HC Deb 05 May 1959 vol 605 cc200-1
26. Mrs. Castle

asked the Secretary of State for the Colonies how many European civil servants in Nyasaland, receiving expatriate pay, are expatriates.

Mr. J. Amery

Nine hundred and forty-four, but I should perhaps add that eight of these are children of parents who settled for life in Nyasaland.

Mrs. Castle

Is not the Under-Secretary of State therefore aware that these persons who are the children of Europeans who settled in Nyasaland are as much locally domiciled as are the Africans in the equivalent level of the Civil Service, but who nevertheless are receiving hundreds of £s a year less? Is not this, therefore, a contradiction of the statement made by Lord Home when he returned from Salisbury recently in which he said that under federation Africans will get equal treatment when they are equally qualified with Europeans?

Mr. Amery

I am not quite sure about the validity of the hon. Lady's first assertion. I think that some of the eight out of the 944 were recruited in this country after living in this country for a number of years, but I am at present making inquiries into that. In any case, looking to the future, it seems to me that this is a matter which will arise for consideration in connection with current proposals for a locally based Civil Service in Nyasaland, to which I referred in my supplementary answer to the hon. Lady on 28th April.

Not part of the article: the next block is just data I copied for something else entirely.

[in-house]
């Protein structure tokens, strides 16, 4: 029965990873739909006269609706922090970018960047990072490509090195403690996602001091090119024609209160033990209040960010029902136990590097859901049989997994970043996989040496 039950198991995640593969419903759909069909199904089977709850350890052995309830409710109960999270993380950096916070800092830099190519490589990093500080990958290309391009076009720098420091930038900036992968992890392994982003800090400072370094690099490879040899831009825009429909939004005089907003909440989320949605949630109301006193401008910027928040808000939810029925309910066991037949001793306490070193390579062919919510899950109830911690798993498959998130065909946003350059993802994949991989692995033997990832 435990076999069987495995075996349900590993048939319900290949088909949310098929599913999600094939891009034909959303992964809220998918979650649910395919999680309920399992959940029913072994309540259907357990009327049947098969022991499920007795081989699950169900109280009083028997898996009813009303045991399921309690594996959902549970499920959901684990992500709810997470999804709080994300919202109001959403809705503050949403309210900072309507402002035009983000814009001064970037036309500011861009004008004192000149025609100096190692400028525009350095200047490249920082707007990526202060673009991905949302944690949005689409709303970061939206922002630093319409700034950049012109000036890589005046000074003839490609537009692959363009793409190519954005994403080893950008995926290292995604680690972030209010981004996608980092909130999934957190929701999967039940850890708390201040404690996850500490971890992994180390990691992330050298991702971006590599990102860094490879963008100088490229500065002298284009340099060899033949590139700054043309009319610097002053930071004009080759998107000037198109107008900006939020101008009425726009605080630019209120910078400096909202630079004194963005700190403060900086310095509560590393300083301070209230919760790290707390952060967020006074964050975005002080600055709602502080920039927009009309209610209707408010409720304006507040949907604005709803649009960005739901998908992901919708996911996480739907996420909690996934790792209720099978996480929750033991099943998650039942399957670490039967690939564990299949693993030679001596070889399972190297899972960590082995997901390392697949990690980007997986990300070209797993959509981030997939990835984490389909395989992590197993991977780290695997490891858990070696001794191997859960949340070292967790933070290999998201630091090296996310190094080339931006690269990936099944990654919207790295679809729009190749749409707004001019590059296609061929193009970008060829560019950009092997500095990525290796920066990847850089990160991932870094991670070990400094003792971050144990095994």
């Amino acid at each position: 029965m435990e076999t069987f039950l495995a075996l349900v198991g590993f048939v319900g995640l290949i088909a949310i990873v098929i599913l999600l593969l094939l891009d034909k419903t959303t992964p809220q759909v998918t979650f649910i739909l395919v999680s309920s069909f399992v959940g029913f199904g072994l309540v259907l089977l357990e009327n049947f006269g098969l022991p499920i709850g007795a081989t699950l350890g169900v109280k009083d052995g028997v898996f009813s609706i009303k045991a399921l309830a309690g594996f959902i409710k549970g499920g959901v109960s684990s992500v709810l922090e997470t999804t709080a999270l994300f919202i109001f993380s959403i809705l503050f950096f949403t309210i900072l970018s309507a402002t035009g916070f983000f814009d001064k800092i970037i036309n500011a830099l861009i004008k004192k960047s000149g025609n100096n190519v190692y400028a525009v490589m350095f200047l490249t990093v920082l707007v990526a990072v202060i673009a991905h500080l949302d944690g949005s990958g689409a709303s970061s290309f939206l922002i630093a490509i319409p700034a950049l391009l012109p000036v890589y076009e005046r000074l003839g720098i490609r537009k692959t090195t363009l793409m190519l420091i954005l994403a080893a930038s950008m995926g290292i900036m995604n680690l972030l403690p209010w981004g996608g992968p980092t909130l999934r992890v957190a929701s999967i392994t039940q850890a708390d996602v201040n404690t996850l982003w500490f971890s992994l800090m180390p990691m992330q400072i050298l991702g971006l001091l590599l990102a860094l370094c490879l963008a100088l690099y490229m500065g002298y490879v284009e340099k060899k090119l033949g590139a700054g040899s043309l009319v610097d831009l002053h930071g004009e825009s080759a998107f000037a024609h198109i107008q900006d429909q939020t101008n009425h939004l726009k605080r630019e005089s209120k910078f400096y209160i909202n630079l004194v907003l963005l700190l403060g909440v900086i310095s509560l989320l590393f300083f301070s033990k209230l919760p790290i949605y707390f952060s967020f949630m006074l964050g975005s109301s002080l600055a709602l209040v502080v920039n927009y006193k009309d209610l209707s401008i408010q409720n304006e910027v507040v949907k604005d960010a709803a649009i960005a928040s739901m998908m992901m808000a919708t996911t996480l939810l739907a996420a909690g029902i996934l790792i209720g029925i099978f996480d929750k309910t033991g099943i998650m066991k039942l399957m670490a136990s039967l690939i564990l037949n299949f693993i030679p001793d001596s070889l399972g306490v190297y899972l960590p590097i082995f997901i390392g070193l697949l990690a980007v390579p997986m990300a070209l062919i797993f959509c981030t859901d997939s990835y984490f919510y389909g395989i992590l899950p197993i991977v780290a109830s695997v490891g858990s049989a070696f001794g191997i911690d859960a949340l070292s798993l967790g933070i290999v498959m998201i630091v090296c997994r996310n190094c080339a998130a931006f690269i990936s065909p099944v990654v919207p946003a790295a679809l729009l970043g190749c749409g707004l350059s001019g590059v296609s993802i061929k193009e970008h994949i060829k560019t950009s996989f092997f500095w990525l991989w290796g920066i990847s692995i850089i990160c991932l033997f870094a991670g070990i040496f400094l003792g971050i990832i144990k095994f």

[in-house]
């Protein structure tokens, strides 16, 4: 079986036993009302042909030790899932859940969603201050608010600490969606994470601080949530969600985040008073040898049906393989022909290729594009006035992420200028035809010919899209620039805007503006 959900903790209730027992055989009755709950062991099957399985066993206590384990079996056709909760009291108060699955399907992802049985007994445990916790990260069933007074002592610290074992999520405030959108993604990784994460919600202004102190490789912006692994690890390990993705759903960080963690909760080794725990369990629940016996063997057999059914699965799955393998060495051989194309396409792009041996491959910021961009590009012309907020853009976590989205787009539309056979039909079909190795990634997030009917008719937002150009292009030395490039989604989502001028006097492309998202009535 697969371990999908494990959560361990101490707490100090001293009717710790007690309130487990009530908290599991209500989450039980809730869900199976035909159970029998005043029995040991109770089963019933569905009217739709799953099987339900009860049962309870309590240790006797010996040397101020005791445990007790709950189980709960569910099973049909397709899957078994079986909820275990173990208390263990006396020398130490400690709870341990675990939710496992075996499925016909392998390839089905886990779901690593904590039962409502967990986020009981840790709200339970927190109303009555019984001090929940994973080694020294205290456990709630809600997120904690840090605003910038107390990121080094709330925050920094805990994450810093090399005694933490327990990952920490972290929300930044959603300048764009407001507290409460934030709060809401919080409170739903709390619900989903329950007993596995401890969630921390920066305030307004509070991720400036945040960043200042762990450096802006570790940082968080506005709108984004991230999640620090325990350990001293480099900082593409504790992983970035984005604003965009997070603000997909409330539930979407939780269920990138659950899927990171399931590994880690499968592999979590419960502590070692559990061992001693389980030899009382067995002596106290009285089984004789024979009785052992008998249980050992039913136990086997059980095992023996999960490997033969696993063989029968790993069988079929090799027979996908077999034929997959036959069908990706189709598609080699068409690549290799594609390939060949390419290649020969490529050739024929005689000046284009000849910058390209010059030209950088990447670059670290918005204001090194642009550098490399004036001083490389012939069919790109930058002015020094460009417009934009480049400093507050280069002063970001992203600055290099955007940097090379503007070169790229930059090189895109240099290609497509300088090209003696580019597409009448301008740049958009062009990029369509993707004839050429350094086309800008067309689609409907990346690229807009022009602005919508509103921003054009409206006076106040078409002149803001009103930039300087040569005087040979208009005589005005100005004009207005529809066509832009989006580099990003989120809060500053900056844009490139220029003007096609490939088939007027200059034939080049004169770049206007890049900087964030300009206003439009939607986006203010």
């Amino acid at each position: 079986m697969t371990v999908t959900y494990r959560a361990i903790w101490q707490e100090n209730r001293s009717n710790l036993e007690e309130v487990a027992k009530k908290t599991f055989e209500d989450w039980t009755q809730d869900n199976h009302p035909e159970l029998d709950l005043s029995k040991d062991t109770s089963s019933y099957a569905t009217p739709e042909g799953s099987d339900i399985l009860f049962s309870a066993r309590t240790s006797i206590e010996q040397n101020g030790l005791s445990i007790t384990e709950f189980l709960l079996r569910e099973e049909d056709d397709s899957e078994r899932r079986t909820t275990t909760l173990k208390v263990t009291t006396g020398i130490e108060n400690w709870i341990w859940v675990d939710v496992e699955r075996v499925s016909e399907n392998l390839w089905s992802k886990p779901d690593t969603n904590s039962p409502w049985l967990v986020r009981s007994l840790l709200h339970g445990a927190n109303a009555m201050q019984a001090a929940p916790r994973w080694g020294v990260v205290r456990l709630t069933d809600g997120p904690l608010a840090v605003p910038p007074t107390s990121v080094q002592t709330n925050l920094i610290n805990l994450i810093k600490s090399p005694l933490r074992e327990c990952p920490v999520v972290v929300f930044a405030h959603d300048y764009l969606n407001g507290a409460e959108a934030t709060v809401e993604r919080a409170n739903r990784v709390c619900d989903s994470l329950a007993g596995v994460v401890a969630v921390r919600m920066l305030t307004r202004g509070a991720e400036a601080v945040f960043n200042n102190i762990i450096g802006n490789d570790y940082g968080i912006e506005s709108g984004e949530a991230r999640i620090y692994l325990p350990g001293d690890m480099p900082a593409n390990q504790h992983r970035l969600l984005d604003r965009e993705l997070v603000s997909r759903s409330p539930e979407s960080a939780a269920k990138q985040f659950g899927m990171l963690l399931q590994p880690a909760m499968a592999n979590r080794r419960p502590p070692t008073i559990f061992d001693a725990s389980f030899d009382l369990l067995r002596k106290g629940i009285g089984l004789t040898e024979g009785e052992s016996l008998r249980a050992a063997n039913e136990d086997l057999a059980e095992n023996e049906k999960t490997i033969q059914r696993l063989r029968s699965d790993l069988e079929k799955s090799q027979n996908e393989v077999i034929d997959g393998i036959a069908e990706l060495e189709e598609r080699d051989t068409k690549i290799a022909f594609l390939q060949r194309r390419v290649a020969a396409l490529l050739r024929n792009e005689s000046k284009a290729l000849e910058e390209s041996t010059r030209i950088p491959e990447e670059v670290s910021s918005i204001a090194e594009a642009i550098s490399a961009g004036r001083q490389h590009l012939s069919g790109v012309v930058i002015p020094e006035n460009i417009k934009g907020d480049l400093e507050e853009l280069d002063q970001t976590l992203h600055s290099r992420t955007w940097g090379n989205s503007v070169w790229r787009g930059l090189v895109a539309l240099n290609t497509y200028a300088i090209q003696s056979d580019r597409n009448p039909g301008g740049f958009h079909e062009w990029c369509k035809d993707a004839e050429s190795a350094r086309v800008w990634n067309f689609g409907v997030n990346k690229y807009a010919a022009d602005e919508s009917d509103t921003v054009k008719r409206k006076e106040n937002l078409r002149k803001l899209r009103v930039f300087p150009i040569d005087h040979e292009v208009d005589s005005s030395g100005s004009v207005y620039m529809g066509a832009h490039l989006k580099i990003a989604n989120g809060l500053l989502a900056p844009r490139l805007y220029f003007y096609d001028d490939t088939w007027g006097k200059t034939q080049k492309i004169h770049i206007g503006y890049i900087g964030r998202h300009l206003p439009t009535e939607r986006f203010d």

Mr. J. Griffiths

Is the Under-Secretary aware that he has enunciated a new principle? Do I gather that former Colonial civil servants who decide in future to base their homes in the Territory are still to be regarded as expatriates and that they will go on receiving expatriate allowance? Is not that a departure from the time-honoured principle?

Mr. Amery

I think that the right hon. Member has misunderstood my supplementary answer. If he will look at it in HANSARD tomorrow, the right hon. Gentleman will see the correct effect of it.

Mr. Griffiths

I did not misunderstand the hon. Under-Secretary's statement. I gathered the Under-Secretary to state that there were so many hundred expatriates, eight of whom were those who had decided to make their permanent home in the Territory. If that is not what the Under-Secretary said, at least it is what I understood him to say and perhaps he will correct it.

Mr. Amery

I said that eight of those were the children of parents who had decided to make their permanent home in Nyasaland. I went an to say to the hon. Lady the Member for Blackburn (Mrs. Castle) that I have not been able to discover whether in each case these people were living in Nyasaland at the time they joined the service.